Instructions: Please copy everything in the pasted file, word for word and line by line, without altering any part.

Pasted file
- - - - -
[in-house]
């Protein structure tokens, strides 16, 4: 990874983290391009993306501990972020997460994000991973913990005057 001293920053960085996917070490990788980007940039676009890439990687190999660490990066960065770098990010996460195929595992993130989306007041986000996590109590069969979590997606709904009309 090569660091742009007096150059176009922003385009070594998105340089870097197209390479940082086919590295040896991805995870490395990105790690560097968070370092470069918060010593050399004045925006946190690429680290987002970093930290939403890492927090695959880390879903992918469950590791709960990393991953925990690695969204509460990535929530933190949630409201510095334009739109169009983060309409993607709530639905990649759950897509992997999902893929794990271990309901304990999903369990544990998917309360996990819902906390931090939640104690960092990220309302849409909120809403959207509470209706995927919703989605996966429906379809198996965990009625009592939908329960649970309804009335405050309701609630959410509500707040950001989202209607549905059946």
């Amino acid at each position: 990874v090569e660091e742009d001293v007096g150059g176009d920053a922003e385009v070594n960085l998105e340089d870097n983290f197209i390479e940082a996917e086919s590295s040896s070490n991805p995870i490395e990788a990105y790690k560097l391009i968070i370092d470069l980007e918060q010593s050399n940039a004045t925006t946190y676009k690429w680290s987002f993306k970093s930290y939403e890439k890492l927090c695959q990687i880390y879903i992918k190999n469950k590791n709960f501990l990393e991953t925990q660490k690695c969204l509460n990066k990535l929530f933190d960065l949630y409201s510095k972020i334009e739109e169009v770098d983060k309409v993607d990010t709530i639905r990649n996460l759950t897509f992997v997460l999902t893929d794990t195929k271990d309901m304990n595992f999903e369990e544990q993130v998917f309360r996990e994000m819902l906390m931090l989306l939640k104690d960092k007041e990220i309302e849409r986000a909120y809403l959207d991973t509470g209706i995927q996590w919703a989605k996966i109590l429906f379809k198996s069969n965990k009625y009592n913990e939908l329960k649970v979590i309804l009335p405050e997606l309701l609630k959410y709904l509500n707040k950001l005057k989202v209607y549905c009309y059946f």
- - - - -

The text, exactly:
[in-house]
């Protein structure tokens, strides 16, 4: 990874983290391009993306501990972020997460994000991973913990005057 001293920053960085996917070490990788980007940039676009890439990687190999660490990066960065770098990010996460195929595992993130989306007041986000996590109590069969979590997606709904009309 090569660091742009007096150059176009922003385009070594998105340089870097197209390479940082086919590295040896991805995870490395990105790690560097968070370092470069918060010593050399004045925006946190690429680290987002970093930290939403890492927090695959880390879903992918469950590791709960990393991953925990690695969204509460990535929530933190949630409201510095334009739109169009983060309409993607709530639905990649759950897509992997999902893929794990271990309901304990999903369990544990998917309360996990819902906390931090939640104690960092990220309302849409909120809403959207509470209706995927919703989605996966429906379809198996965990009625009592939908329960649970309804009335405050309701609630959410509500707040950001989202209607549905059946």
């Amino acid at each position: 990874v090569e660091e742009d001293v007096g150059g176009d920053a922003e385009v070594n960085l998105e340089d870097n983290f197209i390479e940082a996917e086919s590295s040896s070490n991805p995870i490395e990788a990105y790690k560097l391009i968070i370092d470069l980007e918060q010593s050399n940039a004045t925006t946190y676009k690429w680290s987002f993306k970093s930290y939403e890439k890492l927090c695959q990687i880390y879903i992918k190999n469950k590791n709960f501990l990393e991953t925990q660490k690695c969204l509460n990066k990535l929530f933190d960065l949630y409201s510095k972020i334009e739109e169009v770098d983060k309409v993607d990010t709530i639905r990649n996460l759950t897509f992997v997460l999902t893929d794990t195929k271990d309901m304990n595992f999903e369990e544990q993130v998917f309360r996990e994000m819902l906390m931090l989306l939640k104690d960092k007041e990220i309302e849409r986000a909120y809403l959207d991973t509470g209706i995927q996590w919703a989605k996966i109590l429906f379809k198996s069969n965990k009625y009592n913990e939908l329960k649970v979590i309804l009335p405050e997606l309701l609630k959410y709904l509500n707040k950001l005057k989202v209607y549905c009309y059946f």